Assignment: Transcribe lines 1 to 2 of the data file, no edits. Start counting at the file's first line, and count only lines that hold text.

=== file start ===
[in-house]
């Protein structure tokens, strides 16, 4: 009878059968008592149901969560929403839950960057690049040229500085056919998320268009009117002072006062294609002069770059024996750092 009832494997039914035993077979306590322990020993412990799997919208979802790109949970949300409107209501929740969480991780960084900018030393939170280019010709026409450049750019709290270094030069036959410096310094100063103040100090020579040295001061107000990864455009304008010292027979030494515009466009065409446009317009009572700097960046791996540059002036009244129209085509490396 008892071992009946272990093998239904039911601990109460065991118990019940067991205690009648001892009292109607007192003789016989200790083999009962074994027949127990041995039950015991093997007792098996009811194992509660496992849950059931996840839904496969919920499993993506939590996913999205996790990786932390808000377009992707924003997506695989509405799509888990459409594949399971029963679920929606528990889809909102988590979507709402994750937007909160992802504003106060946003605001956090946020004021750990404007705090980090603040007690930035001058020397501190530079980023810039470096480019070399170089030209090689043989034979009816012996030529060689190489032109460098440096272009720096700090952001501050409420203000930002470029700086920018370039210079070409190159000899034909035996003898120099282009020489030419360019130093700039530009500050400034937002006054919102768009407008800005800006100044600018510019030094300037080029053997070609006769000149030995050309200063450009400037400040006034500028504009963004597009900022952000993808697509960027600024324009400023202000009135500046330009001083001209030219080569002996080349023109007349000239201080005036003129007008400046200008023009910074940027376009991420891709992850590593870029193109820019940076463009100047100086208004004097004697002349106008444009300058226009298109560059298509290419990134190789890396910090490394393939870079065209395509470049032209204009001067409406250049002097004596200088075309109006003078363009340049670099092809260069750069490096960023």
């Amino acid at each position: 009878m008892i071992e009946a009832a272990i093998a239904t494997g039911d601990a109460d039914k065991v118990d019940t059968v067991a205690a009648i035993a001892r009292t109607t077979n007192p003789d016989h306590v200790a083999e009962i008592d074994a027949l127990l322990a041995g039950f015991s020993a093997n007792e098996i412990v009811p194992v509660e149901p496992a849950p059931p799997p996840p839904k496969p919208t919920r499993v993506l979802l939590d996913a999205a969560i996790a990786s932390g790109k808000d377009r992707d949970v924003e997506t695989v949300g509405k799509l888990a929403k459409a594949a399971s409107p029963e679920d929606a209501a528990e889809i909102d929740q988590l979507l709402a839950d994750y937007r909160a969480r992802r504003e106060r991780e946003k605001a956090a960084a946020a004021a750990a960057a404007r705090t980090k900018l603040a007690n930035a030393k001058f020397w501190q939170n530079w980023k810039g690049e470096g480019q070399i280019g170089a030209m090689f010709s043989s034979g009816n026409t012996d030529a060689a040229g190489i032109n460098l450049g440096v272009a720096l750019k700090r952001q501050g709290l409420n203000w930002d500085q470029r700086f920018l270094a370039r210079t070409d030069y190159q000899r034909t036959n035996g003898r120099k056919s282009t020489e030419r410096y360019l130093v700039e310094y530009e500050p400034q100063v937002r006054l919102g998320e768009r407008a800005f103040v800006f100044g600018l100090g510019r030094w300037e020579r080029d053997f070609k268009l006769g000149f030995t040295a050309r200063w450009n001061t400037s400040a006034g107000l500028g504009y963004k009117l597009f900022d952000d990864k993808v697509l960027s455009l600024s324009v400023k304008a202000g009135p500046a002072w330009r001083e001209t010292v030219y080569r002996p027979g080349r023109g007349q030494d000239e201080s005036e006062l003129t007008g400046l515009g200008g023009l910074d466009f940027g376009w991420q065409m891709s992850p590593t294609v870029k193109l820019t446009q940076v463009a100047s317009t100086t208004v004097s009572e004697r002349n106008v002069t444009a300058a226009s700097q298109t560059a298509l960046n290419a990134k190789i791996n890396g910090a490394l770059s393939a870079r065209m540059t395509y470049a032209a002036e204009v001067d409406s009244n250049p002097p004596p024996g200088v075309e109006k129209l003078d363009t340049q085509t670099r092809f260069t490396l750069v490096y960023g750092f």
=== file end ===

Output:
[in-house]
């Protein structure tokens, strides 16, 4: 009878059968008592149901969560929403839950960057690049040229500085056919998320268009009117002072006062294609002069770059024996750092 009832494997039914035993077979306590322990020993412990799997919208979802790109949970949300409107209501929740969480991780960084900018030393939170280019010709026409450049750019709290270094030069036959410096310094100063103040100090020579040295001061107000990864455009304008010292027979030494515009466009065409446009317009009572700097960046791996540059002036009244129209085509490396 008892071992009946272990093998239904039911601990109460065991118990019940067991205690009648001892009292109607007192003789016989200790083999009962074994027949127990041995039950015991093997007792098996009811194992509660496992849950059931996840839904496969919920499993993506939590996913999205996790990786932390808000377009992707924003997506695989509405799509888990459409594949399971029963679920929606528990889809909102988590979507709402994750937007909160992802504003106060946003605001956090946020004021750990404007705090980090603040007690930035001058020397501190530079980023810039470096480019070399170089030209090689043989034979009816012996030529060689190489032109460098440096272009720096700090952001501050409420203000930002470029700086920018370039210079070409190159000899034909035996003898120099282009020489030419360019130093700039530009500050400034937002006054919102768009407008800005800006100044600018510019030094300037080029053997070609006769000149030995050309200063450009400037400040006034500028504009963004597009900022952000993808697509960027600024324009400023202000009135500046330009001083001209030219080569002996080349023109007349000239201080005036003129007008400046200008023009910074940027376009991420891709992850590593870029193109820019940076463009100047100086208004004097004697002349106008444009300058226009298109560059298509290419990134190789890396910090490394393939870079065209395509470049032209204009001067409406250049002097004596200088075309109006003078363009340049670099092809260069750069490096960023």